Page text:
Divya Ramesh | Such things (don't) happen
Through My Eyes | When you’re running out of bandages, prevent the wounds
January 14, 2013, 1:05 am·
Through My Eyes
Today is the one-month anniversary of the elementary school shooting in Newtown, Conn.
The media has continued to focus on the families that lost their children. Yet while the world reeled from that tragedy and while President Obama reacted by establishing a gun violence task force, a newer tragedy arose — a school shooting in California last week.
The sad truth seems to be that we need a tragedy to occur in order to mobilize change. We should have prevented the disaster. We should have allocated more funding for CeaseFire programs that patrol, protect and start conversations about gun violence in neighborhoods.
Instead, we are rubbing salve on the wounds in hindsight. It doesn’t matter how many teddy bears, pies or Christmas trees we send to Newtown’s families. Those children will never come back. It doesn’t matter that we sympathize with the Taft Union High School teen who is in the hospital. That person is still injured.
Newtown and Taft are only two of the many examples where people have bandaged preventable wounds. In 2010, there was a death in one of Penn’s own fraternity houses, Phi Kappa Sigma, which is known ironically amongst the students as Skulls.
Matthew Crozier, attending a New Year’s Eve party at the house, fell from the second floor — a 30-foot drop — and succumbed to severe head injuries. Crozier’s parents, who believe the accident should have been avoided, reached a legal settlement last month.
“Negligence clearly led to the death of [Matthew Crozier],” said the family’s attorney, Robert Mongeluzzi.
“The fraternity, besides permitting excessive alcohol consumption by minors on its property, was repeatedly directed by the university to upgrade its inadequate railing to conform with building codes and it did nothing.”
With the funeral vigils and words of sympathy that followed what many called a freak accident, it was possible to forget that the death could have been prevented.
The faulty railing could have been replaced and the rules governing fraternity safety compliance could have been more stringent and more strictly enforced.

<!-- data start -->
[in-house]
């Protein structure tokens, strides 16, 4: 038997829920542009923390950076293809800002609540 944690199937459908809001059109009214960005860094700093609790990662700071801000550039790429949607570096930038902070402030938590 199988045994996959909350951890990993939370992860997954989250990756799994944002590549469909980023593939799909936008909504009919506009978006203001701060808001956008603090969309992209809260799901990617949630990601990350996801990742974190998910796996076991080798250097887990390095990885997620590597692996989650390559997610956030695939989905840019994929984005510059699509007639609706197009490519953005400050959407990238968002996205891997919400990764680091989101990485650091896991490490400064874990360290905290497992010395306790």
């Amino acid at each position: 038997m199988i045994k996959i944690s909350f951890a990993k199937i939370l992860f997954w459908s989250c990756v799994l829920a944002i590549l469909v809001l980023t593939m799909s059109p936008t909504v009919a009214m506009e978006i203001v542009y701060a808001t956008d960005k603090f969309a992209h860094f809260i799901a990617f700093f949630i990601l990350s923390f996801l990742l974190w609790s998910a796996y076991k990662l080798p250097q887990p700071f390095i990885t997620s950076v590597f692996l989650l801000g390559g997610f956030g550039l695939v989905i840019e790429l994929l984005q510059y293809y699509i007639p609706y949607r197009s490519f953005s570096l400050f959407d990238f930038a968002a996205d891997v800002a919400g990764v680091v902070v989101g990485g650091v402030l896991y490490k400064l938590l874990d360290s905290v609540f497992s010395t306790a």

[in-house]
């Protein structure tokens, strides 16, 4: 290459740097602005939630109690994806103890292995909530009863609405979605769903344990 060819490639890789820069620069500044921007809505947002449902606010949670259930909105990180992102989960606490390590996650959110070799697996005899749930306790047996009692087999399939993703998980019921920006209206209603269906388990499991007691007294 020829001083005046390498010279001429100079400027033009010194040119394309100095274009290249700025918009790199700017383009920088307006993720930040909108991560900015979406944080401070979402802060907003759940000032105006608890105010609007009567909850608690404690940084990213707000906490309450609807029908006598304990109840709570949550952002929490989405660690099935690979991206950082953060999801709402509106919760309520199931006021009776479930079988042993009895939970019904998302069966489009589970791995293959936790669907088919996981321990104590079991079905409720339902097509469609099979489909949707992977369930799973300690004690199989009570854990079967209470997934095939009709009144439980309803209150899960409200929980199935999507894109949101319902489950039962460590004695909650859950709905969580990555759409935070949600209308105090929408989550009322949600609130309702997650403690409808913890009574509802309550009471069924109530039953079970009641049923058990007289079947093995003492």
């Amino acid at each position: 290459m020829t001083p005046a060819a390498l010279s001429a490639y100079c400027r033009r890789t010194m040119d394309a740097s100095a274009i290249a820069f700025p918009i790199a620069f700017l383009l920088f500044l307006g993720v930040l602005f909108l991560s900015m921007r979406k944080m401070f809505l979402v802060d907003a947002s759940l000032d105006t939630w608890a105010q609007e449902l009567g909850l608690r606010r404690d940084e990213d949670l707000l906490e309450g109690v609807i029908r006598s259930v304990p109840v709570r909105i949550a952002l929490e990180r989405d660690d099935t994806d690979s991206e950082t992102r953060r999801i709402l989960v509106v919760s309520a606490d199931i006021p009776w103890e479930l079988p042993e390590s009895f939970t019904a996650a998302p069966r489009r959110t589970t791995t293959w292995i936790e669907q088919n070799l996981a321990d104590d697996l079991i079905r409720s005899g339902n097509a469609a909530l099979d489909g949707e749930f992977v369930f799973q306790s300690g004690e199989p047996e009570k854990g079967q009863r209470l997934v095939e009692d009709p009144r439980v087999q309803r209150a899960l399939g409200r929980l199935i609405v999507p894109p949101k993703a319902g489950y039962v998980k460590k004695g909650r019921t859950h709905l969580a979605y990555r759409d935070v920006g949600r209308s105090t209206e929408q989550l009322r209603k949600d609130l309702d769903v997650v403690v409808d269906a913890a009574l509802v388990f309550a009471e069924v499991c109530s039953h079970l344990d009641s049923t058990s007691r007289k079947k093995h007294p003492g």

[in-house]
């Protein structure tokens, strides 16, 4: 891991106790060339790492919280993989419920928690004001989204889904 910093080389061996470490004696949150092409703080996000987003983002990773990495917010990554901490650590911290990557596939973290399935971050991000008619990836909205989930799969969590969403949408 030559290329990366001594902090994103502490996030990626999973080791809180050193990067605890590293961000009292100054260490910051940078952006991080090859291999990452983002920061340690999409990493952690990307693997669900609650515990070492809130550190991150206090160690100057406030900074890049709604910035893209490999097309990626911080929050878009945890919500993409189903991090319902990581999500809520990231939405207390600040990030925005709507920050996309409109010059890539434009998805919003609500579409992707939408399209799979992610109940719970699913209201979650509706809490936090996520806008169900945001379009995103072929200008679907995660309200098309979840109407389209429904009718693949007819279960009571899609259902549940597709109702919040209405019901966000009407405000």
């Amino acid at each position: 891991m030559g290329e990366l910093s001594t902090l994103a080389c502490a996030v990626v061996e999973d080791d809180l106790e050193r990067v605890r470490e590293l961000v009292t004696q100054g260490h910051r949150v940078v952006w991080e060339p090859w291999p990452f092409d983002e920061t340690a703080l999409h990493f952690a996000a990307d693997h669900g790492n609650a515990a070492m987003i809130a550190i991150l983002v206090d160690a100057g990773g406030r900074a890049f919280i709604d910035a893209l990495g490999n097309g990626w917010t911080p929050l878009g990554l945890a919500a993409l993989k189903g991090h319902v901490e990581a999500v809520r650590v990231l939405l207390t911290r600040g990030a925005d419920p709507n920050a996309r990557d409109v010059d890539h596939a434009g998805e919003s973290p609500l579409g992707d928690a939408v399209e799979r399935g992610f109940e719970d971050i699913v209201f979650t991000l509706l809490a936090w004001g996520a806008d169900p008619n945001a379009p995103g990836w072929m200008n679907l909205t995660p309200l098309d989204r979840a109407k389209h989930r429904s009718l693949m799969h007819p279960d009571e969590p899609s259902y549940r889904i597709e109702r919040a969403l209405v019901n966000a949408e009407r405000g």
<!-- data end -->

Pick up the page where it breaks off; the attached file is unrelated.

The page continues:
Still, we waited for a tragedy to occur in order to act on those deficiencies. What difference does it make now that the fraternity has closed down? That will not help bring Crozier back.
While the old adage does teach that prevention is better than cure, the advice is often considered stale and goes unheeded.
Last semester, when a fire broke out in Du Bois College House because of a toaster melting on a burning stove, I wondered why Du Bois — closed up and stuffy as it is — would allow stoves in its rooms in the first place.
Not having stoves in the rooms would have easily prevented the watery mess and displaced residents that followed that incident.
Du Bois has less open space than the high rises have and therefore stoves in Du Bois present a higher risk of starting a fire. The Quad, with its similar wooden rooms, does not even allow candles because they are a fire hazard.
When it comes to smaller things, it is not in our culture to await disaster before acting.
We don’t wait until the car runs out of gas to worry about filling the tank. We don’t wait for the furnace to explode before replacing a filter. We don’t cripple our bodies, struggle to walk and then get the polio vaccine.
Why then, with larger issues, do we wait for the wound to open and then rush to cure it? Why do we wait for devotees to get shot in a Sikh temple, teenagers to get shot in a movie theater and children to get shot in schools to rush to cure the gun crisis? Why do we wait for a student to die before realizing that a rickety staircase was truly unsafe?
As talks over the Newtown and California shootings continue, there are some of us who need to stop reacting. Somehow, we need to develop a sort of foresight that scouts out problems before they occur and find preventative solutions.
This “cure the issue after wounds happen” mentality is not always feasible. There might come a point where there just aren’t enough bandages.
Divya Ramesh is a College freshman from Princeton Junction, N.J. Her email address is email@example.com. You can follow her @DivyaRamesh11. “Through My Eyes” appears every Monday.